Veteran analyst and activist Pat McCoy of Action NC authored an excellent essay about the Affordable Care Act for today’s edition of Raleigh’s News & Observer. To quote:

“The political frenzy over the Affordable Care Act is an object lesson in what is wrong with American politics. Rhetoric equating the reform law with socialism, and even slavery, has abounded and belies its moderate scope and concessions to the market-based insurance system that had left almost 1 in 5 Americans uninsured. Read More

Great reporting by the Charlotte Observer’s Karen Garloch over the weekend. While early frustration with the website showed, the five people she profiled were all getting a better deal on health coverage – much, much better. And to Garloch’s credit, she went into the details of people’s current plans and what they were purchasing now.  Just one example:

Simmons was laid off in June 2012 after 30 years with a Suffolk, Va., chemical plant. He and his wife, Briding, both 59, moved to Gastonia to live with their adult daughter. Simmons collects unemployment pay, and both he and his wife are going to school to prepare for new careers.

Today he pays a premium of about $300 a month for health insurance for himself and his wife. That’s a reduced rate. Because his previous employer was adversely affected by foreign imports, Simmons gets federal assistance with expenses for education and insurance.

Knowing that will run out at the end of the year, Simmons went online when enrollment opened Oct. 1 for the Affordable Care Act. He could never get the website to work properly. But in mid-October, he stopped in at Carolina Health Insurance Market in Gastonia, and an agent got through that day to compare plans and view subsidies. Read More

Igor Volsky has a great post this morning at Think Progress that sheds a lot of very helpful light on the issue of people getting notices about cancellations and price hikes for what were lousy but cheap health insurance policies:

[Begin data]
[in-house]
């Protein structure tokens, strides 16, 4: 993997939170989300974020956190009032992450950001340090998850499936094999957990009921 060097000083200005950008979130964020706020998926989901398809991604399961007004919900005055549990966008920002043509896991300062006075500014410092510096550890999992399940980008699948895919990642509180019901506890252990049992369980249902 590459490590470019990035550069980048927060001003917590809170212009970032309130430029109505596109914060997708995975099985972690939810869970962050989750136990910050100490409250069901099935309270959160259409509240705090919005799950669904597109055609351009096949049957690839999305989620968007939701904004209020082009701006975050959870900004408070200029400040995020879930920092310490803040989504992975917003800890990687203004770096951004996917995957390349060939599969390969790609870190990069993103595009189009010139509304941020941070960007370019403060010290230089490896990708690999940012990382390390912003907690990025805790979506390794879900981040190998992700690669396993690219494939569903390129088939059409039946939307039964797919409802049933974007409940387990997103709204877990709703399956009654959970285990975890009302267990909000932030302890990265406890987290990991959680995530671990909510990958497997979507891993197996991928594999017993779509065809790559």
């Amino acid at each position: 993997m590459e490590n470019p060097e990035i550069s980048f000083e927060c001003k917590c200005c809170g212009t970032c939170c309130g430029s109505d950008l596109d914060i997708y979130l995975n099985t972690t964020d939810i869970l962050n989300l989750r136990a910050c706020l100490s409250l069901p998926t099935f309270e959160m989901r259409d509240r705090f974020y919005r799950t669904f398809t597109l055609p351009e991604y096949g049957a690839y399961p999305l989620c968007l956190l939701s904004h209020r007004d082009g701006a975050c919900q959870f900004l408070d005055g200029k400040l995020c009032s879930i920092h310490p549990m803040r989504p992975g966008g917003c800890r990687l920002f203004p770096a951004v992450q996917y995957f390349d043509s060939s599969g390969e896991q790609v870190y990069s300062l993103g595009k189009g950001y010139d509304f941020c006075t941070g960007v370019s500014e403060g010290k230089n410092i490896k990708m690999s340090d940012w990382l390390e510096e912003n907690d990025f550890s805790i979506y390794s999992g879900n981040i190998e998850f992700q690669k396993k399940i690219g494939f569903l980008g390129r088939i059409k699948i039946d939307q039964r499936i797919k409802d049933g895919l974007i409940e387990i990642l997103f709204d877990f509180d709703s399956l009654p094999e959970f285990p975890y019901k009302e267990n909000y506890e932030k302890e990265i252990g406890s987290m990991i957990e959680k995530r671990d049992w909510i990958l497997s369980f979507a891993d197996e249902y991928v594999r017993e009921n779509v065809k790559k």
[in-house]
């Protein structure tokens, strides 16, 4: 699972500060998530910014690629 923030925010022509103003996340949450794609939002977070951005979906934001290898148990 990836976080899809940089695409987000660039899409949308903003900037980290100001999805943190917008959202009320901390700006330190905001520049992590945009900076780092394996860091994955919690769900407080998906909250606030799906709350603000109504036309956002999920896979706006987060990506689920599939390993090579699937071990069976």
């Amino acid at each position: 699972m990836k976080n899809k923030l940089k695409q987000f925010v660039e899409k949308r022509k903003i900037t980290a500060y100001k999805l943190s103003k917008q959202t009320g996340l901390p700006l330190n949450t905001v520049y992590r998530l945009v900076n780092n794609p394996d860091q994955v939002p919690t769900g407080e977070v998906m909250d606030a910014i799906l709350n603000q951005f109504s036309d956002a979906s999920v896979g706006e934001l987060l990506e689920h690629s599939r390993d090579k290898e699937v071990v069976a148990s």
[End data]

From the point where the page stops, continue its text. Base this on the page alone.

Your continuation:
“Many young and healthy beneficiaries who are currently receiving cancellation notices from individual insurers are understandably upset that they have to change policies. They like the individual plan they currently have but only because they rarely use the coverage they purchase at those attractively low premium rates. But past experience shows that the policy you think you like because you’re healthy today won’t be there when you become sick tomorrow. You may be paying a low monthly premium, but the out-of-pocket health care costs you incur after falling ill could send you into bankruptcy.

Under reform, Read More

In case you missed it, this Fayetteville Observer editorial helps explain the remarkable blindness of the Pope/Tillis/Berger/McCrory decision to deny health insurance to a half-million North Carolinians by refusing to allow the expansion of Medicaid at a comparatively tiny cost to the state. After documenting the disastrous impact the decision is having on poorer, rural hospitals like Southeastern Regional Medical Center in Lumberton, the editorial concludes this way:

“The rationale for the legislature’s decision was that Medicaid is “broken” because its cost rose as more people sought assistance while recovery from a record recession lagged.

The illogic of that position must be drawing some political heat. This week Senate and House leaders took to filming a protest and doing head counts of protesters and journalists – small-bore politics.

‘An expansion of Medicaid would cost North Carolina taxpayers hundreds of millions of dollars through 2021,’ they said in a joint release.

Probably so. But not expanding Medicaid is going to cost us billions, much sooner. If it leaves a landscape strewn with closed, underfunded or understaffed hospitals, that will be the heaviest cost of all.”

Read the entire editorial by clicking here.

Here’s a bit of common sense analysis about the bumpy initial start-up of the Affordable Care Act and another reason for everyone to calm down: We’ve been down a similar road before and things quickly smoothed out just fine.

The year was 2006 and the program was Medicare Part D. As analyst Jack Hoadley of the Georgetown University Health Policy Institute reminded us a couple weeks back, that program started even slower and with similar sign-up snafus. As the graph below shows however, once the kinks got ironed out, enrollment shot up steadily. Read More